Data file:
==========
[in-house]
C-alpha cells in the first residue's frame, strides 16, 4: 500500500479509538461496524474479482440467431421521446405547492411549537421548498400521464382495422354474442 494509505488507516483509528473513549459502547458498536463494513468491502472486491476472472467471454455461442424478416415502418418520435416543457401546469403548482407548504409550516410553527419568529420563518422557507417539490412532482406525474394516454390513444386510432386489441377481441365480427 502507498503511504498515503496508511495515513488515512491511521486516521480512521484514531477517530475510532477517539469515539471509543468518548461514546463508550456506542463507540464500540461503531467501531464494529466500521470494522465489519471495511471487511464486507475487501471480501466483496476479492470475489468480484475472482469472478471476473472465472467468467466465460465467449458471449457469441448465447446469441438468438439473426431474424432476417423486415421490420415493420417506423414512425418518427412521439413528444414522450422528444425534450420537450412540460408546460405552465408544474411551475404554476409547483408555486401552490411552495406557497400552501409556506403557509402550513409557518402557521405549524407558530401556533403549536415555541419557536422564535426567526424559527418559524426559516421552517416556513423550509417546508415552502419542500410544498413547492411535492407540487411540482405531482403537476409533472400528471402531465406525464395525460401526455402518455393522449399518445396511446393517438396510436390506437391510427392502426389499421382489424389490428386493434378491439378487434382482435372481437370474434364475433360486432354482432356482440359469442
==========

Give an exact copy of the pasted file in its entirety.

[in-house]
C-alpha cells in the first residue's frame, strides 16, 4: 500500500479509538461496524474479482440467431421521446405547492411549537421548498400521464382495422354474442 494509505488507516483509528473513549459502547458498536463494513468491502472486491476472472467471454455461442424478416415502418418520435416543457401546469403548482407548504409550516410553527419568529420563518422557507417539490412532482406525474394516454390513444386510432386489441377481441365480427 502507498503511504498515503496508511495515513488515512491511521486516521480512521484514531477517530475510532477517539469515539471509543468518548461514546463508550456506542463507540464500540461503531467501531464494529466500521470494522465489519471495511471487511464486507475487501471480501466483496476479492470475489468480484475472482469472478471476473472465472467468467466465460465467449458471449457469441448465447446469441438468438439473426431474424432476417423486415421490420415493420417506423414512425418518427412521439413528444414522450422528444425534450420537450412540460408546460405552465408544474411551475404554476409547483408555486401552490411552495406557497400552501409556506403557509402550513409557518402557521405549524407558530401556533403549536415555541419557536422564535426567526424559527418559524426559516421552517416556513423550509417546508415552502419542500410544498413547492411535492407540487411540482405531482403537476409533472400528471402531465406525464395525460401526455402518455393522449399518445396511446393517438396510436390506437391510427392502426389499421382489424389490428386493434378491439378487434382482435372481437370474434364475433360486432354482432356482440359469442